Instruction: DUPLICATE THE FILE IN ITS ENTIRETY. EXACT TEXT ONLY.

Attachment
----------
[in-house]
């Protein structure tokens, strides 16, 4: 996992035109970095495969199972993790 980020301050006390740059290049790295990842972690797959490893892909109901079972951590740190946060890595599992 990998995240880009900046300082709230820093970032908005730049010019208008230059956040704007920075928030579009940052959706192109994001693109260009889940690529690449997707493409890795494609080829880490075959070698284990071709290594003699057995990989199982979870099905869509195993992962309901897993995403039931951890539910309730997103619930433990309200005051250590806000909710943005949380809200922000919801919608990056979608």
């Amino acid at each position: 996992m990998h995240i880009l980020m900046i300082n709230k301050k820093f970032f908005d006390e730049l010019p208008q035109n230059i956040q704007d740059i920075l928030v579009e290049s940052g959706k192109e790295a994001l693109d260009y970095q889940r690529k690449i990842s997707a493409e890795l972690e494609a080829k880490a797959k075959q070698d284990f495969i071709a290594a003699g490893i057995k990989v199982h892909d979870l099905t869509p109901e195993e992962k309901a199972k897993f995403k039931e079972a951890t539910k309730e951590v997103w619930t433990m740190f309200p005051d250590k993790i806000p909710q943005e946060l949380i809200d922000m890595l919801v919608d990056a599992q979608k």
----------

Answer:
[in-house]
């Protein structure tokens, strides 16, 4: 996992035109970095495969199972993790 980020301050006390740059290049790295990842972690797959490893892909109901079972951590740190946060890595599992 990998995240880009900046300082709230820093970032908005730049010019208008230059956040704007920075928030579009940052959706192109994001693109260009889940690529690449997707493409890795494609080829880490075959070698284990071709290594003699057995990989199982979870099905869509195993992962309901897993995403039931951890539910309730997103619930433990309200005051250590806000909710943005949380809200922000919801919608990056979608």
């Amino acid at each position: 996992m990998h995240i880009l980020m900046i300082n709230k301050k820093f970032f908005d006390e730049l010019p208008q035109n230059i956040q704007d740059i920075l928030v579009e290049s940052g959706k192109e790295a994001l693109d260009y970095q889940r690529k690449i990842s997707a493409e890795l972690e494609a080829k880490a797959k075959q070698d284990f495969i071709a290594a003699g490893i057995k990989v199982h892909d979870l099905t869509p109901e195993e992962k309901a199972k897993f995403k039931e079972a951890t539910k309730e951590v997103w619930t433990m740190f309200p005051d250590k993790i806000p909710q943005e946060l949380i809200d922000m890595l919801v919608d990056a599992q979608k």